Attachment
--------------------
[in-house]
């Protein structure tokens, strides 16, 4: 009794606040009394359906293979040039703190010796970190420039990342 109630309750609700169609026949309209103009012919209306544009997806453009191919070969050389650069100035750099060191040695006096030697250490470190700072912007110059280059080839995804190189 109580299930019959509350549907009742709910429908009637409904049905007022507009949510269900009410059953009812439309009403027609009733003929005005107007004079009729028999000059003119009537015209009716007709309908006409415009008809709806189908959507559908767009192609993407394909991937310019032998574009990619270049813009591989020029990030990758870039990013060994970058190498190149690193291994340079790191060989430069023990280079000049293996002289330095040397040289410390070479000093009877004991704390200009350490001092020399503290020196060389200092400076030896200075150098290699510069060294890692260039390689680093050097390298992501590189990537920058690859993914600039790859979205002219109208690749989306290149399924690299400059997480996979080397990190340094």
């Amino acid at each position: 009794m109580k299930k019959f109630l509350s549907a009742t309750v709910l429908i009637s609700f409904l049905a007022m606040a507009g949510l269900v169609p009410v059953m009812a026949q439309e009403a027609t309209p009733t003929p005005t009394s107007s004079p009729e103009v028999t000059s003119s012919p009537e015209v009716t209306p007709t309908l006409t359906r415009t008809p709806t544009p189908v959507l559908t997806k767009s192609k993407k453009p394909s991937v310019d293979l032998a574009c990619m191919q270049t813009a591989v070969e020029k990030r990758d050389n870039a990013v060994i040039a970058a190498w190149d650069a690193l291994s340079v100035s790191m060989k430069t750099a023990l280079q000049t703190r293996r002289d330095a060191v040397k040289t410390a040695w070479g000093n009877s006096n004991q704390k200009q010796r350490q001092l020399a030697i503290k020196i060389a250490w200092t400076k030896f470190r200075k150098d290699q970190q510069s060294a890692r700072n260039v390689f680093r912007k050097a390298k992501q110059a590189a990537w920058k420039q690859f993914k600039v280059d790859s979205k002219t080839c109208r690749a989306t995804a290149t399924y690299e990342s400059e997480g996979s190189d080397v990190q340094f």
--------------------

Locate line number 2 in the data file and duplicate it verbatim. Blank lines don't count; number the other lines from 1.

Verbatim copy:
């Protein structure tokens, strides 16, 4: 009794606040009394359906293979040039703190010796970190420039990342 109630309750609700169609026949309209103009012919209306544009997806453009191919070969050389650069100035750099060191040695006096030697250490470190700072912007110059280059080839995804190189 109580299930019959509350549907009742709910429908009637409904049905007022507009949510269900009410059953009812439309009403027609009733003929005005107007004079009729028999000059003119009537015209009716007709309908006409415009008809709806189908959507559908767009192609993407394909991937310019032998574009990619270049813009591989020029990030990758870039990013060994970058190498190149690193291994340079790191060989430069023990280079000049293996002289330095040397040289410390070479000093009877004991704390200009350490001092020399503290020196060389200092400076030896200075150098290699510069060294890692260039390689680093050097390298992501590189990537920058690859993914600039790859979205002219109208690749989306290149399924690299400059997480996979080397990190340094």